Yeah. Um, that’s probably the deep work that’s part of like the reflecting and I know not everyone here is a writer, but there’s a lot of value in just spending some time, even if it’s just short bullet points, um, on a piece of paper when you went and grabbed a coffee or something and just what excites you and, you know, maybe it’s not presenting itself and like your out of class activities so much.

Um, or maybe you haven’t been, you know, in the same type of activities your year and kind of have a career in an area, but think about your classes. You know, is it science that you love? You know, what is it like a specific area of science and, you know, is it the one that has the labs and what type of labs is it chemistry?

Is it anatomy in biology? Is it [00:44:00] physics? And once you identify that, you know what happens? You know, why are you excited when it’s lab day? You know, what happens to you? What is, what was your takeaway from that experience for the day? And then, you know, are there other areas of life that you start to realize it might present yourself?

You know, let’s use chemistry, it’s the example, you know, do you like baking? Well, guess what? Chemistry and baking are very interrelated because if you don’t get the ingredients right. It’s not going to work and it’s not going to taste good. And that might sound like a crazy example if you just walked into the room and heard that.

But when you really think about the interactions and how you try to make, you know, optimize these materials and ingredients to make something work and provide, you know, a purpose in the world, [00:45:00] that might be what the excitement is. That process is what lights your fire. Definitely kind of going off of that.

One of my students is interested in going to law school, but she’s also very interested in dance and she was wondering how she could combine the two into some sort of things. She was thinking that she couldn’t do both that I was talking with her and they’re like, this is, this was just example. But for a brand, it could be that dancing is what gives her, her posture and her, um, body like body language and stuff.

And that sort of thing can be projected in a loss setting to make her a better lawyer to get across her point, or even if she were to take it in another way, because she’s interested in social justice, starting some sort of dance class to help students, um, Uh, stay away from those, uh, prison pipeline, essentially like different angles can really bring out like a brand or theme and stuff.

It’s really just about [00:46:00] pulling out those interesting things. Those things that you’re interested in, rather it is. And in a complete, I love how you steer that, that student, but in another way could also be, this is how dances, what I just enjoy doing. And I distress that way. And when I’m looking at the pressure and the stress that goes into that type of career, that’s my outlet, you know, I mean, there’s just so many ways that you can spin it and, um, and it’s authentic, but it’s just figuring that all out.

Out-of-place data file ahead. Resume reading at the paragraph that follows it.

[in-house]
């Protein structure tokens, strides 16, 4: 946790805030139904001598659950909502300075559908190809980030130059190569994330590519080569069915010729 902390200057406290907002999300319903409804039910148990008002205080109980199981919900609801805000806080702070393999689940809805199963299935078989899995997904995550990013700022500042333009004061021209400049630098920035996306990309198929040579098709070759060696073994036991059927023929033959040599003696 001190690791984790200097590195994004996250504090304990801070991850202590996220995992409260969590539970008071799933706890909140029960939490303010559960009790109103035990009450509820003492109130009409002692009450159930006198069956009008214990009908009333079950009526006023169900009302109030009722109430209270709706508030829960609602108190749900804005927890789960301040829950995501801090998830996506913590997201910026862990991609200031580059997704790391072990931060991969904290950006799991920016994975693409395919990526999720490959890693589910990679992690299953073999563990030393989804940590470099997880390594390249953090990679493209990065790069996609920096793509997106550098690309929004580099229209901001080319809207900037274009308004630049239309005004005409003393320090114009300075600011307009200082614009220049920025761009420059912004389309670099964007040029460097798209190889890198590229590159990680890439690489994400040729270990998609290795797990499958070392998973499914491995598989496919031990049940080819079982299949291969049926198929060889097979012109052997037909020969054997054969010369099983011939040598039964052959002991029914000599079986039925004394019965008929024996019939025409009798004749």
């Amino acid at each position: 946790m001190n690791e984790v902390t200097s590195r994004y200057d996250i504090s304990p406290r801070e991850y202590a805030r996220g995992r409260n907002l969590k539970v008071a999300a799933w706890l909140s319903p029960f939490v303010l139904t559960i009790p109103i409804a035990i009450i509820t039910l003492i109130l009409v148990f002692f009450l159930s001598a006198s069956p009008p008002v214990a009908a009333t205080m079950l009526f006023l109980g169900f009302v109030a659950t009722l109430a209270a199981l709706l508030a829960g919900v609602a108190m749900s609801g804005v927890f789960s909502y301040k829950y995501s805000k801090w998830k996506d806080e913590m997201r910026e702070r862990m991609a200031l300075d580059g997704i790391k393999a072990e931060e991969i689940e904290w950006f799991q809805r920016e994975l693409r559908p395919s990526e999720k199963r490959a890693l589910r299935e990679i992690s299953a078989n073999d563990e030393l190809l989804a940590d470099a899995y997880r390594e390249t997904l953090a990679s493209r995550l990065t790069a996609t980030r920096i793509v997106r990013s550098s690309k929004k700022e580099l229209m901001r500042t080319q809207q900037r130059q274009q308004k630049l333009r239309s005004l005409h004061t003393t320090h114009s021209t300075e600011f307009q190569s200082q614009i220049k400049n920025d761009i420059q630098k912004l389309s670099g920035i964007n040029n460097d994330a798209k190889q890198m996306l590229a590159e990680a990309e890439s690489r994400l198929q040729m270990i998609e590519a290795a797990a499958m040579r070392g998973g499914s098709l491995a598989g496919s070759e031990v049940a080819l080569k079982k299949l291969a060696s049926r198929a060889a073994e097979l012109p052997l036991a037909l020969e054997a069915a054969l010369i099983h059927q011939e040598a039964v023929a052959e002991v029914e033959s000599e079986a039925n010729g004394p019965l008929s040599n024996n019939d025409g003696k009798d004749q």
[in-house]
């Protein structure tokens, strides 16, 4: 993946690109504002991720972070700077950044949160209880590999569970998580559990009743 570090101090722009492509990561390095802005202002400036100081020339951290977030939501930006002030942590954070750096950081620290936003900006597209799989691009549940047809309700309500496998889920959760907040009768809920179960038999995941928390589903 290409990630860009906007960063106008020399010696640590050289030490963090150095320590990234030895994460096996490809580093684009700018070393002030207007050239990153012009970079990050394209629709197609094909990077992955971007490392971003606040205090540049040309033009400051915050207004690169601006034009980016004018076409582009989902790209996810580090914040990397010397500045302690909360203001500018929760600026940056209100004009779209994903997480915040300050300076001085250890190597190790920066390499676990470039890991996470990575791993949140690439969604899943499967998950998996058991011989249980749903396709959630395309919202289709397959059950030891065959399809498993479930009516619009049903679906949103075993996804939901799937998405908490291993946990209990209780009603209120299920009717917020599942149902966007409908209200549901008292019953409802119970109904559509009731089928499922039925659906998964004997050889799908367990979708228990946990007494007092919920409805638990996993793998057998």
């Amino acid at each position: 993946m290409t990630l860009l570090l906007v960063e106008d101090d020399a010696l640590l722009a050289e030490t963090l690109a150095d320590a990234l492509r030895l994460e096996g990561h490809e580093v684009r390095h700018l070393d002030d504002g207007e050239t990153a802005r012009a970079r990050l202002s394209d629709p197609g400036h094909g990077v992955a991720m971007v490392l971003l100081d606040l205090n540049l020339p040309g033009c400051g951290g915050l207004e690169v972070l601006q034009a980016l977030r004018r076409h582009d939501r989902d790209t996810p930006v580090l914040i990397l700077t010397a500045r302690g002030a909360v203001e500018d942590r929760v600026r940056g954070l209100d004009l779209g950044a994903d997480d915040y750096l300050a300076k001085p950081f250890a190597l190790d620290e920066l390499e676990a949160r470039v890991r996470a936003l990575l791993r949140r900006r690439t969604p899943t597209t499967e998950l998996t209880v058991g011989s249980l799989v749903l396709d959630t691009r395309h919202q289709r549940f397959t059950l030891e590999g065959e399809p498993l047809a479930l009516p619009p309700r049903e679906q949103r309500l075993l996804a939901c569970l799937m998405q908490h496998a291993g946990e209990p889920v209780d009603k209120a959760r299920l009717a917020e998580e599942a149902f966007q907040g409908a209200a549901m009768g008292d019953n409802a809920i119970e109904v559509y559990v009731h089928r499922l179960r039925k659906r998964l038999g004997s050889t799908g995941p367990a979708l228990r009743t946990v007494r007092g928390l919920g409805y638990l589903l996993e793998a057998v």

Definitely. Um, okay. Uh, what are some ways you can identify what, um, what values are important to a college. Go to their website. Even more than that though, you know, like I joked about, oh, don’t repeat my marketing material back to me. Um, I will often have joke when I’m coaching [00:47:00] students on how to best research and explore, you know, a campus when they’re visiting is go to the coffee shop or go where students hang out and then strike up a conversation with them because they’re unfiltered, unpaid perspective is absolutely going to give you great insight into how you feel when you’re having those conversations.

And when you’re just walking through the coffee shop and who’s there. And what are the conversations you hear that are happening or what’s the level of the study that’s going on? You know, like you, no matter where it is, whether it’s a coffee, shop, the student getting in, just walking across campus on a beautiful day, you’re going to feel the vibe and you gotta listen to your gut.

Um, but have those conversations that is not to say you don’t talk to the tour guides. You absolutely do that to, and the they admissions officers, but just feel it, [00:48:00] experience it. Um, E and what’s important to them. Why did they choose that school? You know, what is it when they talk about their school that they’re so proud of the, do they want people walking away knowing about that school?

That’s where you start to learn the value. Kind of going off of that at my, um, on my tour at Cornell, I was talking with the admissions officer at the college of human ecology and he was asking these questions in his speech saying like, um, he was like saying, I don’t even remember what he was talking about, but he was saying that what was important to Cornell was.

Students knowing, uh, the, how, the why and the what. And he went on like this long speech about each of those parts. And I took those things and I used them in my essay for Cornell. And so that was how I kind of got what they were looking for and also how I was able to explain what I have and how it [00:49:00] matches with them.

And then also just talking with the different, uh, admissions officers and students around campus, you can really see that they were interested in like helping people. They are very inviting and stuff. So having a personality that was very open and inviting and demonstrating that in my application show it that I’d be a good fit.

So kind of like that without being fake about who you are, but also like just seeing if you like mesh with the school. That’s perfectly said, timeliness. What you love about the school is like partially like the altruistic spirit of the students in you live at in your life, just by you demonstrating that, they see it, you see that isn’t admissions office, or kind of going off of that.